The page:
Interviews with officials at a range of institutions find them at various stages of thinking about and planning for a longer-term shift to virtual instruction. (Several agreed to talk only on background, to avoid getting out in front of their fellow administrators.)
Evangeline J. Tsibris Cummings, associate provost and director of UF Online at the University of Florida, said she remains impressed by the “tremendous campus solidarity” that emerged from hundreds of professors (some of whom had never engaged with online learning) getting courses into virtual settings within two weeks, many with the help of the university’s strong online learning structure and support team.
Many of those instructors, she said in an interview, are thinking, “Let’s just get through this, and then get back to normal,” but it’s not clear when (or even if) that might happen. The university has already announced that all early-summer courses will be delivered virtually, and that’s where its officials are focusing now: deciding which courses are most crucial to remake for the summer term, for instance, so that students scheduled to graduate by summer or fall can stay on track.
Because UF Online educates more than 4,000 undergraduates fully online, it’s ahead of many peers in having a set of high-quality online courses already built, including all of its general education offerings. But Florida has about 30,000 residential undergraduates and delivered about 3,000 face-to-face courses in the spring (at least until COVID-19 came around), and the prospect of delivering an academic program on that kind of scale in “fundamentally new ways” is a big lift even for a place with a head start, Cummings acknowledged.
And it’s not just academics, she said, noting the many student services — financial aid, mental health counseling, advising and the like — that must be made “remote-enabled” if students are to succeed. That’s especially true of the most vulnerable students.
Vickie S. Cook, executive director for online, professional and engaged learning at the University of Illinois at Springfield, says her institution has “started planning” for the possibility that “we’re going to be forced into a virtual fall.”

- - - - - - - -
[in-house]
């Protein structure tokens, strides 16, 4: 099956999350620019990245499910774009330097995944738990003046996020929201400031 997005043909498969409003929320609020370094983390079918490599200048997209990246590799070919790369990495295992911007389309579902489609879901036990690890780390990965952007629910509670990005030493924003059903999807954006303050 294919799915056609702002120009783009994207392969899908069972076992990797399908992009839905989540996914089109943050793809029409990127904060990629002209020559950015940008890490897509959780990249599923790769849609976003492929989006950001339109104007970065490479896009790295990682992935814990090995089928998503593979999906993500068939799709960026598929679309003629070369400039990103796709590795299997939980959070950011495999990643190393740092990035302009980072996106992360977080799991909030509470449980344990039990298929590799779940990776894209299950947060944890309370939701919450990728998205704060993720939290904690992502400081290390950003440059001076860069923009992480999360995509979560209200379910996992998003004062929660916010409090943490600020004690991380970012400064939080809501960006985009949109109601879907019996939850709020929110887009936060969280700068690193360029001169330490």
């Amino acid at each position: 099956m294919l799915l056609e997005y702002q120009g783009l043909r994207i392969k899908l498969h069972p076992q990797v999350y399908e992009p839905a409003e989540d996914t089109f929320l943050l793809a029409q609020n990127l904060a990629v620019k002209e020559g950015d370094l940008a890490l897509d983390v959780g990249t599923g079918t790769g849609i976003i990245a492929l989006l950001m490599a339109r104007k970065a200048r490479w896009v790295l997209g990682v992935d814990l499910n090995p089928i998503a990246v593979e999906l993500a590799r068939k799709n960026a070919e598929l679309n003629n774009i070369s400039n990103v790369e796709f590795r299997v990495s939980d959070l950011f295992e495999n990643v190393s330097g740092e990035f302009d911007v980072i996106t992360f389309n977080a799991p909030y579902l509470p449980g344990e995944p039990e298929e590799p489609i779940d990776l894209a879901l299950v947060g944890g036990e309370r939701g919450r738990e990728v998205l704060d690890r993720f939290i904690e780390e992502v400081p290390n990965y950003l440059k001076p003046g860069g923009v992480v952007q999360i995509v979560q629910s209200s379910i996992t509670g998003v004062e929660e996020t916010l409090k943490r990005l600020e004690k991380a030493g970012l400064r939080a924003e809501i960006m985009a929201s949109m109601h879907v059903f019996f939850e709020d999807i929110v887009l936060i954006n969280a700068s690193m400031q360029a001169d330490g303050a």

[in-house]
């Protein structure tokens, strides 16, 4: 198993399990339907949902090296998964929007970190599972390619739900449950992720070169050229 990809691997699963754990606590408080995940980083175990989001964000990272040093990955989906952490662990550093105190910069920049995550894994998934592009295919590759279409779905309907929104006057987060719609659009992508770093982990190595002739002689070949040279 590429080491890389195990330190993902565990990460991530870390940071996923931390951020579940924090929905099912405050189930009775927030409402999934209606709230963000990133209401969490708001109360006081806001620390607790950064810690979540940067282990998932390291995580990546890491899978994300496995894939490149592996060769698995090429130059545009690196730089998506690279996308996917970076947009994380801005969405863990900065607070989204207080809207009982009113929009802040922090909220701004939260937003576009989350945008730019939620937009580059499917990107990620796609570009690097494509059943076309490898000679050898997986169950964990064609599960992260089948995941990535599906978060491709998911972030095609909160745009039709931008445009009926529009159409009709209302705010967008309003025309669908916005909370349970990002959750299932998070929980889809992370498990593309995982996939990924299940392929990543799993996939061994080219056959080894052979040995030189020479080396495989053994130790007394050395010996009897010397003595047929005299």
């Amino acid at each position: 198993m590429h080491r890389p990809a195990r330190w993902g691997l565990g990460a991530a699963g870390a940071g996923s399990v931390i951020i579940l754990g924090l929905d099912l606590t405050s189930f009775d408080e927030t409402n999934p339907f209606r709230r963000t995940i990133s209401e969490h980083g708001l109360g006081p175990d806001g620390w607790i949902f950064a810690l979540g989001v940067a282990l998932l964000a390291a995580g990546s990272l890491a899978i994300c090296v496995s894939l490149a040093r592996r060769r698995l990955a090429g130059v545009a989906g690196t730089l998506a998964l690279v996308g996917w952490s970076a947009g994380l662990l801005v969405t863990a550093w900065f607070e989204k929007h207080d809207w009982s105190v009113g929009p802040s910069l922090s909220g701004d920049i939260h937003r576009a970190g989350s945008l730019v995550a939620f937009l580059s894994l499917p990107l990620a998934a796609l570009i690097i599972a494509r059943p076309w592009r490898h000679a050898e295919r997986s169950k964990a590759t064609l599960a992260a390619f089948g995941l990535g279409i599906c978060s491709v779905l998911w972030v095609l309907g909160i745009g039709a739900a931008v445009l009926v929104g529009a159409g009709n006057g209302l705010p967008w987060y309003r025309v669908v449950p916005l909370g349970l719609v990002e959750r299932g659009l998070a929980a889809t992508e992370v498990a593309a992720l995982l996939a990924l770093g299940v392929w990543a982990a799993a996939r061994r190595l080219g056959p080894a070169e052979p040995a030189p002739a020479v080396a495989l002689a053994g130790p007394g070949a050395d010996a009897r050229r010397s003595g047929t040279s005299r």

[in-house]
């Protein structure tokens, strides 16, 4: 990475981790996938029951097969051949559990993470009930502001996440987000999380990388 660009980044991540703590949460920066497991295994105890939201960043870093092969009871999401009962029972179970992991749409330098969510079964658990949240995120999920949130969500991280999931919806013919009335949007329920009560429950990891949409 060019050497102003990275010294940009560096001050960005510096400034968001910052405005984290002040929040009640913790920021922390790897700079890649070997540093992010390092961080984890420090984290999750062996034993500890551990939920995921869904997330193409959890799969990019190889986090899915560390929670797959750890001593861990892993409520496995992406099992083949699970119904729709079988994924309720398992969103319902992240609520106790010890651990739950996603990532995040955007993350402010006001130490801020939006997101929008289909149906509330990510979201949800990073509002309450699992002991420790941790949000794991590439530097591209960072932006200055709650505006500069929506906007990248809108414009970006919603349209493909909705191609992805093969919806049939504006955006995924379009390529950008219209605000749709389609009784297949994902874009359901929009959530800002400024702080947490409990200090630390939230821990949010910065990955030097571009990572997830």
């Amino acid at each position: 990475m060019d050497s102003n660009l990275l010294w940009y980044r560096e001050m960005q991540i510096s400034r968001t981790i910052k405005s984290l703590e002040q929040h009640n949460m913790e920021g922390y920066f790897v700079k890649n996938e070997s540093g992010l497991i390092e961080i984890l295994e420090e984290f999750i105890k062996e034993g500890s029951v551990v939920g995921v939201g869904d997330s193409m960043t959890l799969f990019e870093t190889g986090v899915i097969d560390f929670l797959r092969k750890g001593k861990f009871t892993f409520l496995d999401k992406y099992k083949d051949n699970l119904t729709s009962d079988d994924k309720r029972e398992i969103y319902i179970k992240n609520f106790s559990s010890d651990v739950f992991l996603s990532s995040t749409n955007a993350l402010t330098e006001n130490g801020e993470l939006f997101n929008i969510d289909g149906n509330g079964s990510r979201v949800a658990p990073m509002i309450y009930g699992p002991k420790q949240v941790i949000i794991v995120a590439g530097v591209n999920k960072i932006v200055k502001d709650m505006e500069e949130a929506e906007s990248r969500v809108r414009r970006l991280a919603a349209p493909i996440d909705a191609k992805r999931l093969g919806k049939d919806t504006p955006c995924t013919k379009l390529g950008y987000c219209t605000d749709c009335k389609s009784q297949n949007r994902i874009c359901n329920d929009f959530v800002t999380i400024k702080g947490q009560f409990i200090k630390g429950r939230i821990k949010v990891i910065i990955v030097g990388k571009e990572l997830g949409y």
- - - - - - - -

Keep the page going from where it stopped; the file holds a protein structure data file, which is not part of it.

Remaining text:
Cook raves about her university’s emergency pivot to remote instruction this spring — but she acknowledges that “teaching remotely is really different from teaching online.”
Will the expectation be higher in the fall than it was this spring? “I don’t see how it couldn’t be,” Cook said.
“By fall, students and parents have the right to expect a high-quality education, in whatever modality it’s delivered,” she said. “If it’s online, it shouldn’t ‘less than,’ especially when there’s time to address it.”
Not that it will be easy, Cook acknowledges. Faculty buy-in for virtual instruction will remain an impediment, although she and others say they believe many professors will have emerged from this spring with a better appreciation of how challenging technology-enabled instruction can be.
Cook said she is less worried about equipping Illinois Springfield’s instructors with whatever technology they might use to deliver courses in the fall than preparing them to teach effectively. “Online learning is a type of teaching that requires very specific pedagogical skills,” she said. “The pedagogy is more important than the technology.”
And like others interviewed for this article, Cook worries that institutions forced into online instruction this fall will shortchange a virtual transition for the noncurricular elements that can make or break student success, especially for the most vulnerable students: tutoring, writing centers, career counseling and good library resources.